“If you are lucky enough to have lived in Paris as a young man, then wherever you go for the rest of your life, it stays with you, for Paris is a moveable feast.” So said Ernest Hemingway in his 1964 memoir A Moveable Feast, and we wholeheartedly agree. Even if you've never lived in Paris, a single visit is enough to steal your heart and draw you back, both mentally and physically, time and time again.
Now, AnOther and The Westin Paris – Vendôme are offering our readers the chance to win a night's stay for two, in a Deluxe room with a view, at the iconic hotel, as well as a delicious champagne brunch the next day, and to celebrate we've compiled a list of ten essential things do and see during a weekend in the city. From a stroll along the beautiful Promenade Plantée to the perfect places to buy books, flowers and antiques, we hope this list will inspire you to make Paris your next pit-stop. Enter the competition below.
1. The Westin Paris
Favoured by Victor Hugo, once home to Empress Eugenie, wife of Napoleon III, and more recently host to shows by Yves Saint Laurent, Guy Laroche and Christian Lacroix, The Westin Paris is one of the city's most legendary hotels. Originally named The Hotel Continental, it was designed by Henri Blondel in 1878, with the aim of being the most decadent hotel in Paris.
2. The Promenade Plantée
The first elevated park in the world, the Promenade plantée or the Coulée verte is a 4.7 km elevated park, built on top of obsolete railway infrastructure in the 12th arrondissement of the city. On a sunny day, it is the perfect place for a verdant saunter between Place de la Bastille and Bois de Vincennes.
3. Grande Galerie de l'Evolution at the National Museum of Natural History
This vast and beautiful space in Paris' natural history museum houses an amazing selection of species and specimens, ranging from dinosaur skeletons and fossils to stuffed animals. The museum is situated in the royal botanical garden, the Jardin des Plantes, making for an ideal day of nature appreciation.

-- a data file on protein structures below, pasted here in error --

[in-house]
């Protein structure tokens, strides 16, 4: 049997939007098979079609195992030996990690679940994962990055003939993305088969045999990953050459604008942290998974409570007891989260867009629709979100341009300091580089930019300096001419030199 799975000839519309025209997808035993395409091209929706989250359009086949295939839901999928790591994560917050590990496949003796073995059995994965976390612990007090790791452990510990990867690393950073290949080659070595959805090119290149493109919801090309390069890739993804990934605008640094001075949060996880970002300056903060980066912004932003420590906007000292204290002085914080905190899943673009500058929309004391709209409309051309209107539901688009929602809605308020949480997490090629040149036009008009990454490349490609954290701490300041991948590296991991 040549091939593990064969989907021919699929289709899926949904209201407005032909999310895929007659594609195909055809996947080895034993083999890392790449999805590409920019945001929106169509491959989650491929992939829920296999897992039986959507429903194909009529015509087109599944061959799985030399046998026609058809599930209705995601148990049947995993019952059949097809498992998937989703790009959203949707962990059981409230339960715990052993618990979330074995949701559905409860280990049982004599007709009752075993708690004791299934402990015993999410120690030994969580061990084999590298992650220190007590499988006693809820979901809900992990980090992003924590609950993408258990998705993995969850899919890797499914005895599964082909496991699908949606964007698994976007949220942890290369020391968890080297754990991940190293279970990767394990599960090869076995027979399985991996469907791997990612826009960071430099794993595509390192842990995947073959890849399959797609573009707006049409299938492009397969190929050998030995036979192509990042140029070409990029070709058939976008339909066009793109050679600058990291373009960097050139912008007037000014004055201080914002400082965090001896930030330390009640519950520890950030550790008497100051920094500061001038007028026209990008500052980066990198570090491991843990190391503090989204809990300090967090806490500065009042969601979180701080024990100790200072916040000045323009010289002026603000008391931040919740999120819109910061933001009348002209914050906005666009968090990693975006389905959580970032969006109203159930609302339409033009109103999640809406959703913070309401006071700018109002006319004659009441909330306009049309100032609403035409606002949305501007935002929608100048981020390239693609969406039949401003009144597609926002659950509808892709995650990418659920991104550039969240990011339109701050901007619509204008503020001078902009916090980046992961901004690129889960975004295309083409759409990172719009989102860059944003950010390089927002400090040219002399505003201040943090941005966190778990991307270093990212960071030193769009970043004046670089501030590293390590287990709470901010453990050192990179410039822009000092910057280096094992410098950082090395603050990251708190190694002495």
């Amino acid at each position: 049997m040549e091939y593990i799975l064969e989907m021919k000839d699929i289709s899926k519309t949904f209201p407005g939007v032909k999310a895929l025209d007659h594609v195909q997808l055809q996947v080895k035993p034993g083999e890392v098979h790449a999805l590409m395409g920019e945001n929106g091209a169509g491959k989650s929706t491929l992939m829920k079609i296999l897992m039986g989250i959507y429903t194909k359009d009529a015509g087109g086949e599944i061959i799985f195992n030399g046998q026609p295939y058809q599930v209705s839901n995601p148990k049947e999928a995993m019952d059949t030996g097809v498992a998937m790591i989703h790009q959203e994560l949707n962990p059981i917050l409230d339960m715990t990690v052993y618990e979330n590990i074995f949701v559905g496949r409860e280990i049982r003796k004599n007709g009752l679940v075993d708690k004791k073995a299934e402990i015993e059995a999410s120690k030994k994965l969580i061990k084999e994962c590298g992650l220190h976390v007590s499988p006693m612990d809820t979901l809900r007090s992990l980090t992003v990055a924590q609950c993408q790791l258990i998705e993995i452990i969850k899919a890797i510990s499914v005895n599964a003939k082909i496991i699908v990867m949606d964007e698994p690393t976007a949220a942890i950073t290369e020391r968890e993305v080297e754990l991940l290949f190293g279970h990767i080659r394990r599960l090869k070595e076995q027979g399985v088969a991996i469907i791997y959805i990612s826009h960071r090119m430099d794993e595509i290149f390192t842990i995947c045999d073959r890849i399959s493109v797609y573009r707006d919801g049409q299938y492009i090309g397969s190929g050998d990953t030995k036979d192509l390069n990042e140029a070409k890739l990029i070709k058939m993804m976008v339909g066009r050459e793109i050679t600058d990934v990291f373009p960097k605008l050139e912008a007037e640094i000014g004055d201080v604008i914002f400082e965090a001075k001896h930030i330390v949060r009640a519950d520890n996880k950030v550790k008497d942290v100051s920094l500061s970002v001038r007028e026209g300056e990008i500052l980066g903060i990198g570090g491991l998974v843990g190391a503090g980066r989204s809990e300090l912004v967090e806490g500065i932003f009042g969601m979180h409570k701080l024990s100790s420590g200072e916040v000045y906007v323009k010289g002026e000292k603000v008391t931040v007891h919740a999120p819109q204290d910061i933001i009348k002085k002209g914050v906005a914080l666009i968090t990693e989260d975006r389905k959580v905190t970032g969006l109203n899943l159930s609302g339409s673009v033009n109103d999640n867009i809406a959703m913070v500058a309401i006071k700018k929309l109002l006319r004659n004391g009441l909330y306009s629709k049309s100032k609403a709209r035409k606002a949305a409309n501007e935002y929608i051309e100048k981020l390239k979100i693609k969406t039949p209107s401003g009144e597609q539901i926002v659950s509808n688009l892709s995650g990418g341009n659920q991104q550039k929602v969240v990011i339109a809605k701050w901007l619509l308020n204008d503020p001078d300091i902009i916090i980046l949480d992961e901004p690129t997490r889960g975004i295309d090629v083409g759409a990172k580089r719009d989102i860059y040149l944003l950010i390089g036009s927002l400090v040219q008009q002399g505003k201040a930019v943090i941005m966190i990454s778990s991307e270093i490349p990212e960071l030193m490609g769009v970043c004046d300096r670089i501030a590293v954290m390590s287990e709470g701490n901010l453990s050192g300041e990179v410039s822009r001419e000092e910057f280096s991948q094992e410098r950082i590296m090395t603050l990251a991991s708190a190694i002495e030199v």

4. Hot Chocolate at Angelina's
Founded in 1903 by Austrian confectioner Antoine Rumpelmayer, the Angelina tearoom boasts the most sumptuous hot chocolate in Paris, as well as the much sough-after Mont Blanc cake – comprising meringue, light whipped cream and chestnut cream vermicelli – around 600 of which are sold per day. A favourite of Proust and Coco Chanel, the café's luxurious interior was designed by the famous Belle Époque architect, Edouard-Jean Niermans.
5. Rambert Rigaud Fleuriste en Herbe
Situated on a Saint-Germain corner of the city, Rambert Rigaud Fleuriste en Herbe is a florist and home shop owned and run by Rambert Rigaud, a former studio director in the Yves Saint Laurent and Dior Haute Couture ateliers. Exquisitely chosen flowers festoon a selection of antique furniture, making for an opulent and extremely enjoyably shopping experience.
6. Marché aux Puces St-Ouen de Clignancourt
Paris' most famous flea market, Clignancourt consists of somewhere between 2,500 and 3,000 open stalls and shops, and runs from Saturday through Monday on the northern fringe of the city. It is a wonderful place to source antiques and vintage clothing, but also to rummage for bric-a-brac bargains.
7. A French 75 at Bar Hemingway, The Ritz
Created at the New York Bar in Paris, the French 75 (made from gin, Champagne, lemon juice, and sugar) is a favourite among Parisian cocktails. And where better to sip your tipple than at the Ritz's Bar Hemingway, where head bartender Colin Field has been twice voted "The Best Bartender in the World" by Forbes magazine?
8. Shakespeare & Company
Situated at 37 rue de la Bûcherie in the 5th arrondissement, and easily distinguishable by its colourful, higgledy-piggledy facade, Shakespeare & Co. is Paris' most beloved independent bookshop. It was opened in 1951 by George Whitman and was originally named Le Mistral but was renamed in homage to Sylvia Beach's iconic, Hemingway- and Joyce-frequented bookstore which was forced to close during the German occupation.
The stained glass windows in Rayonnant-era Gothic masterpiece Sainte-Chapelle are one of the most breathtaking architectural feats in Paris. The windows cover a total of 600 square meters within the Louis IX-commissioned chapel, which was built in the mid 13th century to house his extensive collection of Passion relics. They were removed during the second world war for their protection, and painstakingly reinstated afterwards.
Finally, you can't go to Paris without marvelling at the unrivalled craftsmanship and taste of the humble baguette, always eaten freshly baked from the local boulangerie.